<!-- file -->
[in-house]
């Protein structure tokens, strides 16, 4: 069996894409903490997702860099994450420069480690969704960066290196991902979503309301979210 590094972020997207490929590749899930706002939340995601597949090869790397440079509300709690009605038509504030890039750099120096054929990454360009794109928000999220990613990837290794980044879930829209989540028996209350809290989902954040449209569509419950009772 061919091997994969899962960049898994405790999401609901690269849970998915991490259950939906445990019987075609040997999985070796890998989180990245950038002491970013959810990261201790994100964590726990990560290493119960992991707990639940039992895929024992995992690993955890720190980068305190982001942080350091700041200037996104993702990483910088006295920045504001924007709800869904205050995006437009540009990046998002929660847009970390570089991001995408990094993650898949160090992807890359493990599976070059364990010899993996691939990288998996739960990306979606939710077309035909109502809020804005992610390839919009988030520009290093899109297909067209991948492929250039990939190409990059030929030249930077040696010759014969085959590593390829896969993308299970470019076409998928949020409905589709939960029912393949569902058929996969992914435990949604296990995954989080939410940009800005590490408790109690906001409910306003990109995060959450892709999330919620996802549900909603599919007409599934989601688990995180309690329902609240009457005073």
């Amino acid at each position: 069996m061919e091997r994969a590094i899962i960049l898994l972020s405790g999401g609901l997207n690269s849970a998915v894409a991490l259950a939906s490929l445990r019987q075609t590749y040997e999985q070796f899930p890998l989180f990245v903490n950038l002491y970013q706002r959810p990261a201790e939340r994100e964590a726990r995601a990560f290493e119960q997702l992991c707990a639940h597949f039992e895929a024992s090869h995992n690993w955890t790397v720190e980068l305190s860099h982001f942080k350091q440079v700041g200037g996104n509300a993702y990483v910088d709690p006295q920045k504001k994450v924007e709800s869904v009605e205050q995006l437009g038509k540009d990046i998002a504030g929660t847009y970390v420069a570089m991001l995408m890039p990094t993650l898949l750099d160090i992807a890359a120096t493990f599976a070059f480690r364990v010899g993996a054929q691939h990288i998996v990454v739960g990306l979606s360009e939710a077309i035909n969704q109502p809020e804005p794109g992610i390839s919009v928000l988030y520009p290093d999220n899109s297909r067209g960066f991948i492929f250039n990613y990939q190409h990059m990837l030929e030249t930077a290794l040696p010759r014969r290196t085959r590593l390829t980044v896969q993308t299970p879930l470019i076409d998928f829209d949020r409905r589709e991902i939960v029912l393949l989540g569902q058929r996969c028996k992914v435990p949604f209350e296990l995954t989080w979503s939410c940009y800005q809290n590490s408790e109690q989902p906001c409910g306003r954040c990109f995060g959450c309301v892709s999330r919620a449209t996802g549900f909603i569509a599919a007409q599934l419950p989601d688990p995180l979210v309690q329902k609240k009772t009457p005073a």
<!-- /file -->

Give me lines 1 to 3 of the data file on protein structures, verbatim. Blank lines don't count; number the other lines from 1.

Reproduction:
[in-house]
């Protein structure tokens, strides 16, 4: 069996894409903490997702860099994450420069480690969704960066290196991902979503309301979210 590094972020997207490929590749899930706002939340995601597949090869790397440079509300709690009605038509504030890039750099120096054929990454360009794109928000999220990613990837290794980044879930829209989540028996209350809290989902954040449209569509419950009772 061919091997994969899962960049898994405790999401609901690269849970998915991490259950939906445990019987075609040997999985070796890998989180990245950038002491970013959810990261201790994100964590726990990560290493119960992991707990639940039992895929024992995992690993955890720190980068305190982001942080350091700041200037996104993702990483910088006295920045504001924007709800869904205050995006437009540009990046998002929660847009970390570089991001995408990094993650898949160090992807890359493990599976070059364990010899993996691939990288998996739960990306979606939710077309035909109502809020804005992610390839919009988030520009290093899109297909067209991948492929250039990939190409990059030929030249930077040696010759014969085959590593390829896969993308299970470019076409998928949020409905589709939960029912393949569902058929996969992914435990949604296990995954989080939410940009800005590490408790109690906001409910306003990109995060959450892709999330919620996802549900909603599919007409599934989601688990995180309690329902609240009457005073």
């Amino acid at each position: 069996m061919e091997r994969a590094i899962i960049l898994l972020s405790g999401g609901l997207n690269s849970a998915v894409a991490l259950a939906s490929l445990r019987q075609t590749y040997e999985q070796f899930p890998l989180f990245v903490n950038l002491y970013q706002r959810p990261a201790e939340r994100e964590a726990r995601a990560f290493e119960q997702l992991c707990a639940h597949f039992e895929a024992s090869h995992n690993w955890t790397v720190e980068l305190s860099h982001f942080k350091q440079v700041g200037g996104n509300a993702y990483v910088d709690p006295q920045k504001k994450v924007e709800s869904v009605e205050q995006l437009g038509k540009d990046i998002a504030g929660t847009y970390v420069a570089m991001l995408m890039p990094t993650l898949l750099d160090i992807a890359a120096t493990f599976a070059f480690r364990v010899g993996a054929q691939h990288i998996v990454v739960g990306l979606s360009e939710a077309i035909n969704q109502p809020e804005p794109g992610i390839s919009v928000l988030y520009p290093d999220n899109s297909r067209g960066f991948i492929f250039n990613y990939q190409h990059m990837l030929e030249t930077a290794l040696p010759r014969r290196t085959r590593l390829t980044v896969q993308t299970p879930l470019i076409d998928f829209d949020r409905r589709e991902i939960v029912l393949l989540g569902q058929r996969c028996k992914v435990p949604f209350e296990l995954t989080w979503s939410c940009y800005q809290n590490s408790e109690q989902p906001c409910g306003r954040c990109f995060g959450c309301v892709s999330r919620a449209t996802g549900f909603i569509a599919a007409q599934l419950p989601d688990p995180l979210v309690q329902k609240k009772t009457p005073a």